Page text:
The college recruiting process is similar to searching for a job. Your student-athlete profile is your resume. It is a snapshot of who you are as a student-athlete. Coaches will not recruiting solely based on your student-athlete profile just like a manager will not hire solely based on your resume. The student-athlete profile will help you get on a coaches radar.
Here are some tips and strategies on how to build and distribute an effective student-athlete profile
What your student-athlete profile should include?
Your student-athlete profile should include all the academic and athletic facts a college coach needs to easily determine whether or not he or she is interested in finding out more about you. There are many ways to organize student-athlete profile, but it should at least include the following:
- Your personal information, including a profile picture
- Your academic accomplishments,
- Your athletic statistics and honors, and
- the contact information for your current coach.
Your academic information would include high school name, graduation date, cumulative GPA, desired major (if you have one) and your SAT and/or ACT score. By clearly summarizing your academic information it allows coaches to quickly determine if you are a good fit academically for their program. Remember, you have to get into the school to play for the school. You may also want to include other organizations or groups you are a member of.
Your athletic information is a little trickier. Every college coach evaluates players a little differently and the important statistics are different for every position in every sport. You want to include the statistics that are relevant to your sport and position. In addition to your statistics, in the athletic section of your resume include a link to your highlight video and attach a copy of your upcoming game schedule.
Finally, you need to include your current coach’s contact information. This is critical, because your current coach’s opinion about you can be a difference-maker in your scholarship search.
You have to make it easy for the coach to make a decision quickly or your resume won’t even be considered. There is a fine line between too much information and not enough information. A one page resume would be preferable if that leaves you enough room to include all your important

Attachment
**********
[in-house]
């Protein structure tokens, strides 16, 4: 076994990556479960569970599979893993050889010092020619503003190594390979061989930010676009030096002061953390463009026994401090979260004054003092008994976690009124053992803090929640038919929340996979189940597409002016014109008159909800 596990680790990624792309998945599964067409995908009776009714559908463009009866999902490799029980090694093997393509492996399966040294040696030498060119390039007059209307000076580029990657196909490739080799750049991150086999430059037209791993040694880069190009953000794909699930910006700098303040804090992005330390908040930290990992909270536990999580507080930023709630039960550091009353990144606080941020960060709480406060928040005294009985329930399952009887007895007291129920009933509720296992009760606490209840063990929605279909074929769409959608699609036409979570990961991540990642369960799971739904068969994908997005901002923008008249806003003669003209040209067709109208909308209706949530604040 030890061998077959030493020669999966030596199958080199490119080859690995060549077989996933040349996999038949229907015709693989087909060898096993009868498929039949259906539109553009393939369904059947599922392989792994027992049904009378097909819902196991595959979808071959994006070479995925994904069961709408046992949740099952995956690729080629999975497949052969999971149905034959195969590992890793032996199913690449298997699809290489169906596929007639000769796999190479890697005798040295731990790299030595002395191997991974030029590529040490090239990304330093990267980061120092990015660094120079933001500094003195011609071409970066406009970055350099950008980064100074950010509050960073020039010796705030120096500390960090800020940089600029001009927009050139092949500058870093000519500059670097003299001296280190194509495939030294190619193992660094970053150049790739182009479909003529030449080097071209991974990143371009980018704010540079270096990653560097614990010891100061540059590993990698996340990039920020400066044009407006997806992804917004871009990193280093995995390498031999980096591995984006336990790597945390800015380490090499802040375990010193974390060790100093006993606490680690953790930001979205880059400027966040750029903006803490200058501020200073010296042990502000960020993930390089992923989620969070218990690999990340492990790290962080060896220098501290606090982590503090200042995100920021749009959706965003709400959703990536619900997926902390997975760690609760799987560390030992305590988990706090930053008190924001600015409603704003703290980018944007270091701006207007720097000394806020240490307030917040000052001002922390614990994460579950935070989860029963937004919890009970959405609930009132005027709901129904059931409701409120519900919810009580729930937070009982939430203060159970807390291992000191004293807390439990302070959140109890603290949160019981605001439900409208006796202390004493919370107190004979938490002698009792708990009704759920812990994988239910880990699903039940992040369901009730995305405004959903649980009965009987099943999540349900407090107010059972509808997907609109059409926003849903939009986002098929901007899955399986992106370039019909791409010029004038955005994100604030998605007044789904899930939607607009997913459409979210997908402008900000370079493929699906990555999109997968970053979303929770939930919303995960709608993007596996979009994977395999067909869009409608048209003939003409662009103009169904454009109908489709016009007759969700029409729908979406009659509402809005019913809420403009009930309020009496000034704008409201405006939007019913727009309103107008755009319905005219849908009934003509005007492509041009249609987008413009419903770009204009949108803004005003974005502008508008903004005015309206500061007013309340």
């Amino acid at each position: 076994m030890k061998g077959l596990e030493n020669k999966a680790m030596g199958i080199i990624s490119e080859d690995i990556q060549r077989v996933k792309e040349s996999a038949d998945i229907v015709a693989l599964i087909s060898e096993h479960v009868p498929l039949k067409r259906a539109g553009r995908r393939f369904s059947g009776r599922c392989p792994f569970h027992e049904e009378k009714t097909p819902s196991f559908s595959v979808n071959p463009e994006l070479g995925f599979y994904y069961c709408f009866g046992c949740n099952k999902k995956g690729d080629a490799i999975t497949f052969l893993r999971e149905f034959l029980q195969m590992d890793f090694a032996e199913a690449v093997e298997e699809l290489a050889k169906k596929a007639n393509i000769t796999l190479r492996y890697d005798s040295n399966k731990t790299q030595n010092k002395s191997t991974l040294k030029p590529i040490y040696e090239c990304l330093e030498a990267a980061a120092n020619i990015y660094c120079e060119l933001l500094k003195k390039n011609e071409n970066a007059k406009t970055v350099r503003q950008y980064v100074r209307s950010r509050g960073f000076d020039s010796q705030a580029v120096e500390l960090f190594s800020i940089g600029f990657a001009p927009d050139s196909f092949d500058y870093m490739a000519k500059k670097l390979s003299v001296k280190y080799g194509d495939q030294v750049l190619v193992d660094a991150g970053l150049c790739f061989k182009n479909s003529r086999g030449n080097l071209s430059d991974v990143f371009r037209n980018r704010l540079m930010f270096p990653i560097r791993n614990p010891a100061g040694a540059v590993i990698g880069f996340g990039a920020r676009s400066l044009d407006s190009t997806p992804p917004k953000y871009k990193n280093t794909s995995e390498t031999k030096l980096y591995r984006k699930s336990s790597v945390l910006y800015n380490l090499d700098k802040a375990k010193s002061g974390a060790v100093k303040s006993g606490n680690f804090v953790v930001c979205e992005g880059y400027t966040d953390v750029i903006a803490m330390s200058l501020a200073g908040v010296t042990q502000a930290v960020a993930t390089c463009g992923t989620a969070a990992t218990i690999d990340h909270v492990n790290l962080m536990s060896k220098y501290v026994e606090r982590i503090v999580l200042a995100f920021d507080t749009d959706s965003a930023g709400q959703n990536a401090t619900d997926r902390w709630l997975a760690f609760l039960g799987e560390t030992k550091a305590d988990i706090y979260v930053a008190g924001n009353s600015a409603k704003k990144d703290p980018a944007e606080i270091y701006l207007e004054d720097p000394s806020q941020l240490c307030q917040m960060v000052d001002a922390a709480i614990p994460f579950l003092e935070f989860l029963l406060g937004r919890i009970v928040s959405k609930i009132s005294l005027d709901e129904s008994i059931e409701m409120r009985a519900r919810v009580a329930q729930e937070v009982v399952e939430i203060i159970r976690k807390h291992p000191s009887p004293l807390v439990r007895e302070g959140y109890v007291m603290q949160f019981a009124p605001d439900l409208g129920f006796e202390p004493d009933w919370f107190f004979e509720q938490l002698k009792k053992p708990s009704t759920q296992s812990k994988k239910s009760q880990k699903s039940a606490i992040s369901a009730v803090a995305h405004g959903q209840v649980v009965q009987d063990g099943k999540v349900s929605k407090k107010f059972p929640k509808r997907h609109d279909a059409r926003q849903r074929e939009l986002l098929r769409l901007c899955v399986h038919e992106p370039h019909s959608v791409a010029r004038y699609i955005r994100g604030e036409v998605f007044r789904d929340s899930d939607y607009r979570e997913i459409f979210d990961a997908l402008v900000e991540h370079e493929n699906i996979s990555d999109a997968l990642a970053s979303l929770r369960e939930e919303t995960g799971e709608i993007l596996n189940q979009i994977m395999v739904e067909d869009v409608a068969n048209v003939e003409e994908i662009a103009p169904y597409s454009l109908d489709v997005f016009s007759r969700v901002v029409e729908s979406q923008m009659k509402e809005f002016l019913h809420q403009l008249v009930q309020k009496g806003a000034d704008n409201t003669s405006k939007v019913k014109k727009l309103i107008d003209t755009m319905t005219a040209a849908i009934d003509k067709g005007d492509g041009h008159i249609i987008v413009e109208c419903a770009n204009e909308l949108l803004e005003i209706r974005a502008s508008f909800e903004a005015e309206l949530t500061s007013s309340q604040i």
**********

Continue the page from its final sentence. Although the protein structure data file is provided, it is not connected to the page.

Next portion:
Should you have an Online Profile or Paper Profile?
Having an online profile can be helpful in your recruiting process but don’t think that college coaches will magically find you online. Most college coaches don’t spend their time searching through thousands of online profiles to fill their rosters. You need to take the initiative and contact college coaches and direct them to your online profile.
The most effective way to use an online profile is for you to share a link to your profile with the coaches you have identified as realistic possibilities. If you aren’t interested in using an online profile, you can prepare your own student-athlete profile. Just use the guidelines listed above.
Calling a College Coach
Do you want to grab the attention of a college coach early on in the process then pick up the phone and call a coach. Calling a college coach out of the blue can be a scary thing but if you plan and prepare for it , it can be something that sets you apart from the crowd. A phone call can be a great follow up to your email especially if college coaches are not permitted to contact you directly yet.
A phone call does not need to last a long time for it to be effective a 5 – 10 minute phone conversation will get the job done. So prepare some thoughtful questions and practice with a friend or parent. Make the conversation more natural: The more you practice, the more comfortable you will be in conversations with college coaches. When you are at ease, you will leave a better impression on coaches because it demonstrates confidence.
The College Recruiting Process is all about building strong relationship with college coaches. The only way to do that is through strong communication skills. This process begins by expressing interest in the program directly.